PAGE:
Best of HigherEDge, first published on June 24, 2013.
Interestingly, this post from 2013 is one of the most-read on our blog. I’m not sure if it’s because of topic or the fact that it contains a nice photo of Johnny Depp as Captain Jack Sparrow. Still, the core message is enduring. While we can’t always control the circumstances we are in, we can control our reactions. This lesson has been even more important to me personally as I’ve worked the last 15 months to recover from a brain injury and tried to choose gratitude each day, rather than anger and frustration or sadness and a positive attitude, rather than a negative one. It’s made all the difference in the world. – Anita Rios
Ok. I have to admit that I’m not your usual Pirates of the Caribbean fan, but I do love this movie quote from Captain Jack Sparrow. Let me explain why. A few months ago, I experienced a few big disappointments. I know my natural response to those disappointments could negatively impact my team, their productivity, their confidence in me, and as a result, their service to others. (If you recall Dee Anne’s blog about mood contagion, she outlines why it is so important for leaders to maintain a positive attitude and how it impacts our service to our customers.) I used this picture and quote as a daily reminder to keep my focus on maintaining a positive attitude, even though my gut reaction was exactly the opposite. I can’t say that I was successful every day, but this daily reminder helped me to focus on what I could control: my reactions.
Shawn Achor, one of the world’s leading experts on human potential, takes this idea further in his book The Happiness Advantage. Drawing from positive psychology, Achor builds a case that positivity or happiness fuels success for ourselves, the people we lead, and our organizations. He says that, “when we are positive, our brains become more engaged, creative, motivated, energetic, resilient, and productive at work.” He also demonstrates how this discovery has been borne out by research in neuroscience, psychology, management studies, and organizations around the world.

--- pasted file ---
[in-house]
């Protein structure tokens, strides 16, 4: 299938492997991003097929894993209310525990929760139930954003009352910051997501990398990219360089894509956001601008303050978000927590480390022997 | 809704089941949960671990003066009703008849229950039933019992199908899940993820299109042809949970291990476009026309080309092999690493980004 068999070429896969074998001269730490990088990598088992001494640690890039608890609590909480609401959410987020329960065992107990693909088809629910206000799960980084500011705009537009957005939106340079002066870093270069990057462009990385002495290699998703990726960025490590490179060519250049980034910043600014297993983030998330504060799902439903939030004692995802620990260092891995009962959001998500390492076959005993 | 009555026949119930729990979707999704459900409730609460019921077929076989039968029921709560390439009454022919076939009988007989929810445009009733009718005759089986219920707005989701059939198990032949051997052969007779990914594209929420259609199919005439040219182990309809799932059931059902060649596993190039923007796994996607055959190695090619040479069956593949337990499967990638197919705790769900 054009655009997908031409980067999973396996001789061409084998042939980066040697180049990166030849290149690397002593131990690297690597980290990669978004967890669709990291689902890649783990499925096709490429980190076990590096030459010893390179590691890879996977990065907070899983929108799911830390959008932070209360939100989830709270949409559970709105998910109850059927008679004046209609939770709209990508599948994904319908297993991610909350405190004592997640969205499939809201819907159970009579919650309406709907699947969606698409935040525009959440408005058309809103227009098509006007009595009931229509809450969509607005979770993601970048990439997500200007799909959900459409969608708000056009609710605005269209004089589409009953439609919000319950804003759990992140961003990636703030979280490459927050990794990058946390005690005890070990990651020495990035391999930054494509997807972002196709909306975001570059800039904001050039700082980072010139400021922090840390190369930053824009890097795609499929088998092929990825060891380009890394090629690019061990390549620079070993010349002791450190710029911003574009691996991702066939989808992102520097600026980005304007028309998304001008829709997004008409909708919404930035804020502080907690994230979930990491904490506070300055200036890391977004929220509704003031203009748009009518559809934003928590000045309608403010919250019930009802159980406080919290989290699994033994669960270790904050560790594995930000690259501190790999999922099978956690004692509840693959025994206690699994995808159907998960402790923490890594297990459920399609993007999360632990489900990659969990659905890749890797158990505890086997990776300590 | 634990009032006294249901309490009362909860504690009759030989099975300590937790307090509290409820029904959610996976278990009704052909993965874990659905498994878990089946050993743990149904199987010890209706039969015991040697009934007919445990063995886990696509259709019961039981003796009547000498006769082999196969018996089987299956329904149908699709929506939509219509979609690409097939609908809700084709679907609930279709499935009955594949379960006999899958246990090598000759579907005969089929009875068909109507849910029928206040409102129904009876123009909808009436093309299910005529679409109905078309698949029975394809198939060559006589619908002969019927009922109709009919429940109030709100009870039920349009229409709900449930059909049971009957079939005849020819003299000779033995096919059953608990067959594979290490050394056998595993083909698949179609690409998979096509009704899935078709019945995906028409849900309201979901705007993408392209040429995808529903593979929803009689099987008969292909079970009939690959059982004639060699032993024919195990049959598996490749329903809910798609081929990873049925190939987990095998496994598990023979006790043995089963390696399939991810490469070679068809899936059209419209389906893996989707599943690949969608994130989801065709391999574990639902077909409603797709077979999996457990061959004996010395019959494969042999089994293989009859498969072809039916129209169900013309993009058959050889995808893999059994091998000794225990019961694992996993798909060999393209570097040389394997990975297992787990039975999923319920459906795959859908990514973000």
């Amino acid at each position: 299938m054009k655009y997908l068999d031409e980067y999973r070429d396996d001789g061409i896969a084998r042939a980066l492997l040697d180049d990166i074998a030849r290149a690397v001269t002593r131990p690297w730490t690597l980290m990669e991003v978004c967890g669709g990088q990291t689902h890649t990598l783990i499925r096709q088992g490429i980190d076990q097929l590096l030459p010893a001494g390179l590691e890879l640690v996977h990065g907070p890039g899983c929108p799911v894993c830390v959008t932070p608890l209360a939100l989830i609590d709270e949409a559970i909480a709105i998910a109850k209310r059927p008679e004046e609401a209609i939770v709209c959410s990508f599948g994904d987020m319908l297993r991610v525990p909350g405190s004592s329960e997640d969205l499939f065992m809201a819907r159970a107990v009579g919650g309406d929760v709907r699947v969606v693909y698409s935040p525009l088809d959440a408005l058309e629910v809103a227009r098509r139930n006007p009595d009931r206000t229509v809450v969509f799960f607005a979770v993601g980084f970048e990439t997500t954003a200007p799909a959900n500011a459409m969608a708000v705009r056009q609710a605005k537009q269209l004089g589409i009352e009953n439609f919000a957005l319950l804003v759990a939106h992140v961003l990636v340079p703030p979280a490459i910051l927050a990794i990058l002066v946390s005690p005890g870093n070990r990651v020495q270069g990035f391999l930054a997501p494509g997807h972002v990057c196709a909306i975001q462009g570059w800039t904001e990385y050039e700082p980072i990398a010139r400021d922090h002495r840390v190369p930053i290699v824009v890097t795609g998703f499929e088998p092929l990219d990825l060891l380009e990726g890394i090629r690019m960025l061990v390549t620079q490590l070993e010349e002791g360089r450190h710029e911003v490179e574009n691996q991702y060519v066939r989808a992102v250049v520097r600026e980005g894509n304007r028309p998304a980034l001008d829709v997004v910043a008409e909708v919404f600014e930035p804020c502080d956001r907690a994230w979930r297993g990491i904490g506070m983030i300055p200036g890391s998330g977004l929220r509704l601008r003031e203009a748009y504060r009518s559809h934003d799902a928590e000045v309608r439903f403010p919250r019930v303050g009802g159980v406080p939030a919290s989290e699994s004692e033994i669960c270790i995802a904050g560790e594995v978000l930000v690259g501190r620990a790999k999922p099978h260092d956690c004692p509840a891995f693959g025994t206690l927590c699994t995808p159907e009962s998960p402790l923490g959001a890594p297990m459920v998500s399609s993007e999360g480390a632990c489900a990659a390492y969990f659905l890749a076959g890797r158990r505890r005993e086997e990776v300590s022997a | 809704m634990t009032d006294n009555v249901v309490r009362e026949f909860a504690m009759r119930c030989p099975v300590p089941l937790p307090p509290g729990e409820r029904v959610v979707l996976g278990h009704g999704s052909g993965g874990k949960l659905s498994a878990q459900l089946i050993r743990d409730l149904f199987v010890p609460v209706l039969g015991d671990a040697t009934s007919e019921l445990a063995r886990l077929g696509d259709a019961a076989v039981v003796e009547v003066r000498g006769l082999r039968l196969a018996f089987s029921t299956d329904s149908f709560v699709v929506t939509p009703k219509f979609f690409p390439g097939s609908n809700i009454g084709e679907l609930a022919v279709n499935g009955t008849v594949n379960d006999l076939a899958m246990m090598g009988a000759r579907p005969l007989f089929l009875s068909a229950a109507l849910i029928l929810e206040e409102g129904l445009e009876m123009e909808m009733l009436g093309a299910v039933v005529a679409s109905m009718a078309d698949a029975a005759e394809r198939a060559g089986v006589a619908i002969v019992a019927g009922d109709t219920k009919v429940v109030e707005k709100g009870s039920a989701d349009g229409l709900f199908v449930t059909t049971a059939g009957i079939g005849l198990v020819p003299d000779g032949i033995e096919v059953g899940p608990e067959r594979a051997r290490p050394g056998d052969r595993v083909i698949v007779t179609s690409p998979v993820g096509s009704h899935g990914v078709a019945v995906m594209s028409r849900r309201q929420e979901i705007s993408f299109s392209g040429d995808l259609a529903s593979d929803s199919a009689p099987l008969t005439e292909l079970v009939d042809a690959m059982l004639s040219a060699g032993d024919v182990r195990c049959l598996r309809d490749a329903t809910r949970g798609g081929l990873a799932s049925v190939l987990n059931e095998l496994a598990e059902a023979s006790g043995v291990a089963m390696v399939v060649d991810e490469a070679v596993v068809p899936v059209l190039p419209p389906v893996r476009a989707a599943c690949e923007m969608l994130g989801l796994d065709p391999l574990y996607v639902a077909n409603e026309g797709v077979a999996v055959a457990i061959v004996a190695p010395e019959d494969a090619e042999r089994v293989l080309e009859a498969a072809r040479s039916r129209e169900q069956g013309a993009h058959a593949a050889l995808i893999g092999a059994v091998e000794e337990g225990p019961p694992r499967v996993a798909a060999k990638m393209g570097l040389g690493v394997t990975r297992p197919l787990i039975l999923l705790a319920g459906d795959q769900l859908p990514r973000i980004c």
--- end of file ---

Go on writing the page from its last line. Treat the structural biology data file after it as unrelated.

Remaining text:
He outlines seven principles in his book:
- The Happiness Advantage: how happiness gives your brain and your organization the competitive edge
- The Fulcrum and the Lever: changing your performance by changing your mindset
- The Tetris Effect: training your brain to capitalize on possibility
- Falling Up: capitalizing on the downs to build upward momentum
- The Zorro Circle: how limiting your focus to small, manageable goals can expand your sphere of power
- The 20-Second Rule: how to turn bad habits into good ones by minimizing barriers to change
- Social Investment: why social support is your single greatest asset
If you’re trying to lead and excel with increased workloads, stress, and negativity or you want to build on a positive culture you have developed, I encourage you to pick up a copy of Achor’s book.
What strategies do you have for cultivating happiness and a positive attitude in yourself and others?
Well, I haven’t read Achor’s book, but I am currently reading “The Energy Bus” by Jon Gordon. It sounds like somewhat similar principles. You drive your bus and you choose positive energy. I am certain these leadership principles matter in how you are perceived and the vision you present to your team (and whether they will follow you). Thanks for sharing.